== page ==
Like other animals, humans are thrown into the world without their consent or will and then removed from it—again without then consent or will. But unlike other animals, human bemgs are driven by the need for transcendence, defined as the urge to rise above a passive and accidental existence and mto "the reahn of pur-posefulness and freedom" (Fromm, 1981, p. 4). Just as relatedness can be pursued through either productive or nonproductive methods, transcendence can be sought through either positive or negative approaches. People can transcend their passive nature by either creatmg life or by destroying it. Although other animals can create life through reproduction, only humans are aware of themselves as creators. Also, humans can be creative in other ways. They can create art, religions, ideas, laws, material production, and love.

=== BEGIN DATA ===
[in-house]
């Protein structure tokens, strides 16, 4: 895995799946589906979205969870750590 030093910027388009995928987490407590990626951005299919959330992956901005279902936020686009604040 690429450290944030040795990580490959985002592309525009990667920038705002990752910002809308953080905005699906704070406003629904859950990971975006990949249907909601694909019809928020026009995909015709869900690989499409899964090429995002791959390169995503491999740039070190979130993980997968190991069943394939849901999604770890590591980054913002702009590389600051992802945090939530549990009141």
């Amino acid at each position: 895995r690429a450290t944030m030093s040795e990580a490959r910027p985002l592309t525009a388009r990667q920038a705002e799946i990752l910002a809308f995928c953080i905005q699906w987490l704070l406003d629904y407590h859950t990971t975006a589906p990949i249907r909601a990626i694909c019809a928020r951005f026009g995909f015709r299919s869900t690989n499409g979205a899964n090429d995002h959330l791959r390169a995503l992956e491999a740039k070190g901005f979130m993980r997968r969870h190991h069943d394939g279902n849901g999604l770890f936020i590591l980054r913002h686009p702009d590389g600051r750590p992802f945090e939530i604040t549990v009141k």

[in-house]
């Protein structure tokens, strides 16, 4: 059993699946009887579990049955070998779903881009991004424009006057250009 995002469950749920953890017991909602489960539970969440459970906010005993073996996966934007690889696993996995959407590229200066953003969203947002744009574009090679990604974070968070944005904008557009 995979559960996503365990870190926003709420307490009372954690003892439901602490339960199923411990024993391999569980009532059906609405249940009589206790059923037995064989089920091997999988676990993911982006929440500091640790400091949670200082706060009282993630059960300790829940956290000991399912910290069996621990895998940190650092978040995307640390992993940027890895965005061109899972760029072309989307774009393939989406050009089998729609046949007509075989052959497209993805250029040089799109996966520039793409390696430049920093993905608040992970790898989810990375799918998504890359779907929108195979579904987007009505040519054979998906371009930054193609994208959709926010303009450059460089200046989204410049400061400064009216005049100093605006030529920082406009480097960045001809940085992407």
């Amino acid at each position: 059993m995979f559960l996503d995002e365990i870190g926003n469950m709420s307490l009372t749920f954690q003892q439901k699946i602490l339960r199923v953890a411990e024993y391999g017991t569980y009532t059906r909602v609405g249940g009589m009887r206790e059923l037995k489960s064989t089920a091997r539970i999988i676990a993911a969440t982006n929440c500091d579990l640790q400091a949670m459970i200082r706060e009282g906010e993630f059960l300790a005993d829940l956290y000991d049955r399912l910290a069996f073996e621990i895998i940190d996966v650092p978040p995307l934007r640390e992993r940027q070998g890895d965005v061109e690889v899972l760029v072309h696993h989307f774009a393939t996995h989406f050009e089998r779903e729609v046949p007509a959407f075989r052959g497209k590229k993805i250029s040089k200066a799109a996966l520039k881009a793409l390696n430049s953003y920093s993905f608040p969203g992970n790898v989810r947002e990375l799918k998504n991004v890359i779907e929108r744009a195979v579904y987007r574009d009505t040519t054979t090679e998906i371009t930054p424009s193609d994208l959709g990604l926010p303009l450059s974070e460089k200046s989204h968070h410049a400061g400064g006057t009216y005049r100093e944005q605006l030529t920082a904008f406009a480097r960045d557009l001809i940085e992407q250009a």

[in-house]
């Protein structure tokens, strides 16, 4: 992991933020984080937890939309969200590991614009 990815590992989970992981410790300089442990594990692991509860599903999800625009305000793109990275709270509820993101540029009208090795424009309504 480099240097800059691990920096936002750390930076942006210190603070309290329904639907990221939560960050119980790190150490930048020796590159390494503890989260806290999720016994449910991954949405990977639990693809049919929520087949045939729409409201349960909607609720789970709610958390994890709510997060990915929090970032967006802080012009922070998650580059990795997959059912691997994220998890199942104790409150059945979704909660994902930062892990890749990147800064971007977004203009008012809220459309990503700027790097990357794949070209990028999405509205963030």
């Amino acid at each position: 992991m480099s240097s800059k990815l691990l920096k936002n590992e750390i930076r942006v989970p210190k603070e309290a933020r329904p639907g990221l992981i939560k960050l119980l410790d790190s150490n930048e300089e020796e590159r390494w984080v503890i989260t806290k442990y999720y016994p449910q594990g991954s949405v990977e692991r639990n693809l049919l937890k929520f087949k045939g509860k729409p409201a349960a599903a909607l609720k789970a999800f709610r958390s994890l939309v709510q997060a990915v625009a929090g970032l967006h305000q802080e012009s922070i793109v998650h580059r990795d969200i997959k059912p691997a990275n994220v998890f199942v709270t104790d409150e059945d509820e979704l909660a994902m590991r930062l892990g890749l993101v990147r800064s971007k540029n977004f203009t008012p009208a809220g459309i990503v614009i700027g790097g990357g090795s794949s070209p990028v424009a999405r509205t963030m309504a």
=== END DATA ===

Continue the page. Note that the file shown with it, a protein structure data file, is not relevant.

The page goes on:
To create means to be active and to care about that which we create. But we can also transcend life by destroying it and thus rising above our slain victims. In The Anatomy of Human Destructiveness, Fromm (1973) argued that humans are the only species to use malignant aggression: that is, to kill for reasons other than survival. Although malignant aggression is a dominant and powerful passion hi some individuals and cultures, it is not common to all humans. It apparently was unknown to many prehistoric societies as well as some contemporary "primitive" societies.

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